For those of you interested in Rail~Volution but unable to pay the $475 registration fee or unable to attend the entirety of the RailVolutionconference, Rail~Volution has a “Free Local Session” tomorrow from 2-5pm. The sessions will have  a TOD focus, and one in particular may be of interest to STB readers: “There is no TOD without the T: Making Funding Sustainable”. This session gives attendees the chance to hear state and county legislators speak on transit funding strategies in front of a decidedly pro-transit audience, including Pierce County Exec Pat McCarthy, Sen. Curtis King, Rep. Judy Clibborn, and County Councilmember Larry Phillips.

Details below the jump…

2:00 pm–5:00 pm   SEATTLE LOCAL SESSION
Rail~Volution: Raise the Bar, Raise the Roof (2:00pm- 3:30pm)Back by popular demand, here’s your chance to be heard! Bend the ear of Rail~Volution CEO Dan Bartholomay: What’s working for you at Rail~Volution? What can work better? Last year’s Raise the Bar discussions energized the movement, the network and the event. Hear what changes have been made and be at the epicenter of Rail~Volution’s future. Challenge assumptions. Birth new ideas. Forge creative directions to build livable communities with transit of all modes and scales. Candor, passion and imagination required.FACILITATORS: Dan Bartholomay, Chief Executive Officer, Rail~Volution, Minneapolis, Minnesota
Ron Stewart, AIA, Principal, ZGF Architects, LLP, Portland, Oregon

Reality Show: The Real Issues and Challenges of TOD
Transit-oriented development supplies its own drama and cast of characters. Just the basic question — If you build it, will they come? — is packed with cliffhangers. Join leading real estate developers and policy experts to hear true-life stories about projects that worked. Who are the partners who can help make your TOD project happen? What conditions are necessary to make transit-oriented development a success for the developer, the community and the transit agency? Real issues. Riveting plotlines. No tantrums.

MODERATOR: David Knowles
, Senior Transit Program Manager, CH2M Hill, Portland, Oregon
GB Arrington, Principal, GB Place Making, Portland, Oregon
Nadine Fogarty, Principal, Strategic Economics, Berkeley, California
Alan Hart, Principal, VIA Architecture and Planning, Seattle, Washington
Jeff Ordway, Department Manager, Property Development, San Francisco Bay Area Rapid Transit District, Oakland, California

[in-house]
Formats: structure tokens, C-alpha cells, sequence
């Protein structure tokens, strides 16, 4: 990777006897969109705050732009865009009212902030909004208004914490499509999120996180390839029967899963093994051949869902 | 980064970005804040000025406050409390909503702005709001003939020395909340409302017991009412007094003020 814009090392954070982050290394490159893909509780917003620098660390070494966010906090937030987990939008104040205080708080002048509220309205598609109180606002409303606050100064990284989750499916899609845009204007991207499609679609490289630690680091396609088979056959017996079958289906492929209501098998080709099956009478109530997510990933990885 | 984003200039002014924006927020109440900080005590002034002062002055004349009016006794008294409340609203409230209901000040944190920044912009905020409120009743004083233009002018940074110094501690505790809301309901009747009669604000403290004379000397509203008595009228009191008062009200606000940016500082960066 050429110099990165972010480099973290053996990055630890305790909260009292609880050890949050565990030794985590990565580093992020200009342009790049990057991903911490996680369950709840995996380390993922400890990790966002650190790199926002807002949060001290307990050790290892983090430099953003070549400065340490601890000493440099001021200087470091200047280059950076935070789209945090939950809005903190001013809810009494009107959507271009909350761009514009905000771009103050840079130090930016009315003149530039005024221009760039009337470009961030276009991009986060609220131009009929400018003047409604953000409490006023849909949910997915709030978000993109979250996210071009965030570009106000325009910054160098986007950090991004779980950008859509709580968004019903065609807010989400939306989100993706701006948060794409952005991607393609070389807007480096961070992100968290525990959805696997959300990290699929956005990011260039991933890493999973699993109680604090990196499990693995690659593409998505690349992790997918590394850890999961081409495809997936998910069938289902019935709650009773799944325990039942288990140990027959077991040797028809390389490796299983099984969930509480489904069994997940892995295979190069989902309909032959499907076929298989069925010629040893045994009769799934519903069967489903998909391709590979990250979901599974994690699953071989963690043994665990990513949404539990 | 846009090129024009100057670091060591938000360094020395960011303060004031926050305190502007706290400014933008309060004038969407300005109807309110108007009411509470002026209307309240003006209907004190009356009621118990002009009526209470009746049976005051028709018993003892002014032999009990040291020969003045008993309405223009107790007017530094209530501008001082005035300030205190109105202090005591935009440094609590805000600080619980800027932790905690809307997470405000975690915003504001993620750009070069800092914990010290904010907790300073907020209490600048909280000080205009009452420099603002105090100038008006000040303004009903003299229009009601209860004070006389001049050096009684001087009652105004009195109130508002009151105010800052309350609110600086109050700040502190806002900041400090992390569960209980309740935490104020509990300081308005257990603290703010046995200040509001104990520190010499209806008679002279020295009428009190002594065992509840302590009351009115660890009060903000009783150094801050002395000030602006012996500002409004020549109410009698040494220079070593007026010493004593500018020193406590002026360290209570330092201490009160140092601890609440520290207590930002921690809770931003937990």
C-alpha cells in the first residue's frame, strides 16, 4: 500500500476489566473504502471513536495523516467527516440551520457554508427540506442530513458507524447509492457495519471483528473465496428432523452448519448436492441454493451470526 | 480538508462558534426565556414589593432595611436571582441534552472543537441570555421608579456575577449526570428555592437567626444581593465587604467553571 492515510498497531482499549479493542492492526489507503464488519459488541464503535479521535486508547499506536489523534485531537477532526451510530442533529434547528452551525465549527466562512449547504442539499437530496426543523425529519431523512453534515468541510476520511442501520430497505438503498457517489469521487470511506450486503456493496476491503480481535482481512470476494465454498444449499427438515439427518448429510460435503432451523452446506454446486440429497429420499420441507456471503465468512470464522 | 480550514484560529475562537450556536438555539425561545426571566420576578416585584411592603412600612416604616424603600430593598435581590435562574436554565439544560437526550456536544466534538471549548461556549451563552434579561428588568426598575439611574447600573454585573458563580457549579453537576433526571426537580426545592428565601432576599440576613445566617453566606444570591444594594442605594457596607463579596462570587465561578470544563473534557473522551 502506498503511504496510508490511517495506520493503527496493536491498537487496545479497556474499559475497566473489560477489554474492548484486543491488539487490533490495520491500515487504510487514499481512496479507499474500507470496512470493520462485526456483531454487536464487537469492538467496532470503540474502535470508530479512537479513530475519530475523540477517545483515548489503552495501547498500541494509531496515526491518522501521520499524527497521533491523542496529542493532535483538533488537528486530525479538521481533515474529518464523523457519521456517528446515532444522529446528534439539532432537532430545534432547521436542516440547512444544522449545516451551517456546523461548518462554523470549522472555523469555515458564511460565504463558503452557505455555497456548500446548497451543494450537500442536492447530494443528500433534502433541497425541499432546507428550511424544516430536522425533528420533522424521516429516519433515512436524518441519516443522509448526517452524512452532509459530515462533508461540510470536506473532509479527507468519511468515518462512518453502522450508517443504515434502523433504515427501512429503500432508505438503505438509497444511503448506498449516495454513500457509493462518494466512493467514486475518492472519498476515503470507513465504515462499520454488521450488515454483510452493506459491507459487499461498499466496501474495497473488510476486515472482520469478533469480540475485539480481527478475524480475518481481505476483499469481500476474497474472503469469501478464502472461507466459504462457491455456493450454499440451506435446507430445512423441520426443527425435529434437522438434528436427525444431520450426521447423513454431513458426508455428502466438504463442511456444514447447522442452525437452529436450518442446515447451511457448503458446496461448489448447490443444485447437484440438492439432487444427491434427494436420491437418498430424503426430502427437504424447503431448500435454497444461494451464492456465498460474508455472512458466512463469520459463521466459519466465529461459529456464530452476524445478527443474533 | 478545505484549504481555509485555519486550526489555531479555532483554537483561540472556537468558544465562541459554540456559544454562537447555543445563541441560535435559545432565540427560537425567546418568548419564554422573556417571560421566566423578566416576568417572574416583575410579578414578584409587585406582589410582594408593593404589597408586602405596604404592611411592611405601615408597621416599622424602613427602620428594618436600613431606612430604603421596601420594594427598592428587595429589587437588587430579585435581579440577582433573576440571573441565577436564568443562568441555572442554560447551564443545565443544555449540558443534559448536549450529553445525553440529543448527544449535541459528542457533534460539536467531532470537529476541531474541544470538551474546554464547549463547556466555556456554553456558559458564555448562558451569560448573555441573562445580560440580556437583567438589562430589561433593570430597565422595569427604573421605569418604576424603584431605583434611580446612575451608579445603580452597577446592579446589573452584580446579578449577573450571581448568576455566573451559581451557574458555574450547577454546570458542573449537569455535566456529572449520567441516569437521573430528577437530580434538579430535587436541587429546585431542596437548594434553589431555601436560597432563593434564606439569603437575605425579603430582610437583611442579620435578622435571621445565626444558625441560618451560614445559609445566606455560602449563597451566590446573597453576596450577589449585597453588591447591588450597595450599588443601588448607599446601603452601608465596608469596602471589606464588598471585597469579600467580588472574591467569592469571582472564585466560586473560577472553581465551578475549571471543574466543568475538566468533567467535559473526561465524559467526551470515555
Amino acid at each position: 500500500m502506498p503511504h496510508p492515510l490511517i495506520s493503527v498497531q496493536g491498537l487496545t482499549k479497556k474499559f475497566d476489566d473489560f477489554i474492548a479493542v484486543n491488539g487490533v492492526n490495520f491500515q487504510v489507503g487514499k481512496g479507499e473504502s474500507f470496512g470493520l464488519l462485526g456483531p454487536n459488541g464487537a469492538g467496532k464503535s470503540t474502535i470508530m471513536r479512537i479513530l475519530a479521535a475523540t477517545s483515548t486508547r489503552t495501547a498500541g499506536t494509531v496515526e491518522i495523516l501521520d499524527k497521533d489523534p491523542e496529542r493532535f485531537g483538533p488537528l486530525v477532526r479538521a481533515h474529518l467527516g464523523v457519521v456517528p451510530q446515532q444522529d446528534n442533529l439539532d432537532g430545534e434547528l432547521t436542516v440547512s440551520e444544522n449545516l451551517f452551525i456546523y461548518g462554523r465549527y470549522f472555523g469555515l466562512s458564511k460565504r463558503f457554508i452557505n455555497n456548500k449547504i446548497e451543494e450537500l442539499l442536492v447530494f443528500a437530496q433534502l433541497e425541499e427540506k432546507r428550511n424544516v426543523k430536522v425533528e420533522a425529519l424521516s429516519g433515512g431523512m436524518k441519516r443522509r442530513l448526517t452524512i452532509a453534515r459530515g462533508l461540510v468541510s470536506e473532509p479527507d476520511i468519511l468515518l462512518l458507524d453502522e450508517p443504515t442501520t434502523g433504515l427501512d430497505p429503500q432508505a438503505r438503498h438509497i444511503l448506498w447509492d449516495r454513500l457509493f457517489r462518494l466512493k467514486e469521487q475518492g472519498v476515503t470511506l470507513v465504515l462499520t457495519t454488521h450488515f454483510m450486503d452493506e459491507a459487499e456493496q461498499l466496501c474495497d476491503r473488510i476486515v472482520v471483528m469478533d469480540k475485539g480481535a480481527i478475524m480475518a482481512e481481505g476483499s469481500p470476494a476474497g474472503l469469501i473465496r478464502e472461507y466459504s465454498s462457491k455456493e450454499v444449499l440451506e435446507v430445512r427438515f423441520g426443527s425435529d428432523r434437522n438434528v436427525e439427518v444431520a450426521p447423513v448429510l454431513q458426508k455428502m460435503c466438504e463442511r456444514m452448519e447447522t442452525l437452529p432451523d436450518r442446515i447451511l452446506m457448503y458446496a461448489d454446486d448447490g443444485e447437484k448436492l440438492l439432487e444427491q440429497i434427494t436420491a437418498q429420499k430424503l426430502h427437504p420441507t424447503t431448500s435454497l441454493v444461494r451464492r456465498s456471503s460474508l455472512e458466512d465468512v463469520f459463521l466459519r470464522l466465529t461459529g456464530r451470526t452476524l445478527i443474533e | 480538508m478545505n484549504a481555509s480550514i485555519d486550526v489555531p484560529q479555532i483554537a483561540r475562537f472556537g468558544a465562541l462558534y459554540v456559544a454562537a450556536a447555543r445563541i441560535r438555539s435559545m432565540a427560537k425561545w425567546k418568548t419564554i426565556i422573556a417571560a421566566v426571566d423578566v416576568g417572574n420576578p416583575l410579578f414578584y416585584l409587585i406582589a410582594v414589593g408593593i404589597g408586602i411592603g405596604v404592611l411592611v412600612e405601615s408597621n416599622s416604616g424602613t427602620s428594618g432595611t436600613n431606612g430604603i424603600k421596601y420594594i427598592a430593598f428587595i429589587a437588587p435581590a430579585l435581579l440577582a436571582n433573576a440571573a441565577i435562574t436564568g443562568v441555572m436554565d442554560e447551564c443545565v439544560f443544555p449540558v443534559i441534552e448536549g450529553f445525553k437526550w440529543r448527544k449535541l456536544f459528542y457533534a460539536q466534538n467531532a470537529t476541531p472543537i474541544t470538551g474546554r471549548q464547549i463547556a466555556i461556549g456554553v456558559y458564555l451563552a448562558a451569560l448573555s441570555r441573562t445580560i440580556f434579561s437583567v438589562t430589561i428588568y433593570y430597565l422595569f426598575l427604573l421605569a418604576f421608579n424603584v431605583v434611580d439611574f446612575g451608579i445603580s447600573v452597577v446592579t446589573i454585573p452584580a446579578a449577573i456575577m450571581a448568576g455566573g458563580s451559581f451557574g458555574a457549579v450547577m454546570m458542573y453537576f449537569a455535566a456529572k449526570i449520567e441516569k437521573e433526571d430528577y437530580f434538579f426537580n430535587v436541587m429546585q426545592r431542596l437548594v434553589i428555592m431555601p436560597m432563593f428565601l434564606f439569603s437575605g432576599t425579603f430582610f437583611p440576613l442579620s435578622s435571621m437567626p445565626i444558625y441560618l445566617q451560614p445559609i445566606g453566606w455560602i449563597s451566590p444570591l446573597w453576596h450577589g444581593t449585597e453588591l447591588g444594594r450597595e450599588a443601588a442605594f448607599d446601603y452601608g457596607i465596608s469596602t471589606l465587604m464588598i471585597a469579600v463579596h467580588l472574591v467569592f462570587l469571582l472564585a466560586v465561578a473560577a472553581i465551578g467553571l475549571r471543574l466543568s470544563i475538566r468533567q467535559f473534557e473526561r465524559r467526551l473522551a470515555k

Kristin Ryan, Managing Director, Jonathan Rose Companies, Seattle, Washington

There’s No TOD Without the T: Making Funding Sustainable
As traditional sources of transportation funding – gas taxes, sales taxes, excise fees – become less reliable, transportation providers are exploring new ways to finance, maintain and operate their systems. From joint, public and privately-funded streetcars, to car-tab-financed local projects and regionally-funded high-capacity transit, hear from regional leaders and national experts about the lessons they’ve learned and what it means for the future of transportation funding in the central Puget Sound region.

, Chief Executive Officer, Transporation Issues Daily, Edmonds, Washington
Pat McCarthy, 
Executive at Pierce County, Tacoma, Washington
Judy Clibborn, State Representative, 41st Legislative District, Bellvue, Washington
Maud Daudon, President and Chief Executive Officer, Seattle Metropolitan Chamber of Commerce, Seattle, Washington
Curtis King, State Senator, 14th Legislative District, Washington State, Olympia, Washington
David Gossett, Council Member, Snohomish County, Everett, Washington
Larry Phillips, Council Member, King County, Seattle, Washington

Building a Regional Equity Strategy Around Transportation
When it comes to equitable development, communities need to be at the center of the conversation. Only then can they remain strong and share the benefits of sustainable communities. The Federal Partnership for Sustainable Communities has fostered regional conversations about equitable development throughout the country. What lessons have they learned? What can local and national grantees, not to mention nonprofit funders and public health practitioners, tell us about transportation projects that hold equity as a core value and outcome. What silos have they shattered? What kinds of creative outreach and public engagement techniques can they share? Learn from their experiences to bring equitable development back to your community.

, Former Deputy Secretary, US Department of Housing and Urban Development, Seattle, Washington
Heidi Hall, Equity Network Manager, Impact Capital, Seattle, Washington
Mercedes Marquez, General Manager, Los Angeles Housing and Community Investment Department, Los Angeles, California
Dwayne Marsh, Senior Advisor, Office of Sustainable Housing and Communities, US Department of Housing and Urban Development, Washington, DC
Rebecca Saldana, Program Director, Community Benefits and Development, Puget Sound Sage, Seattle, Washington
Rich Stolz, Executive Director, OneAmerica, Seattle, Washington
Glenn Harris, Race and Social Justice Initiative Manager, City of Seattle, Washington
Jennifer Martin, Director, Community Leadership, Seattle Foundation, Seattle, Washington

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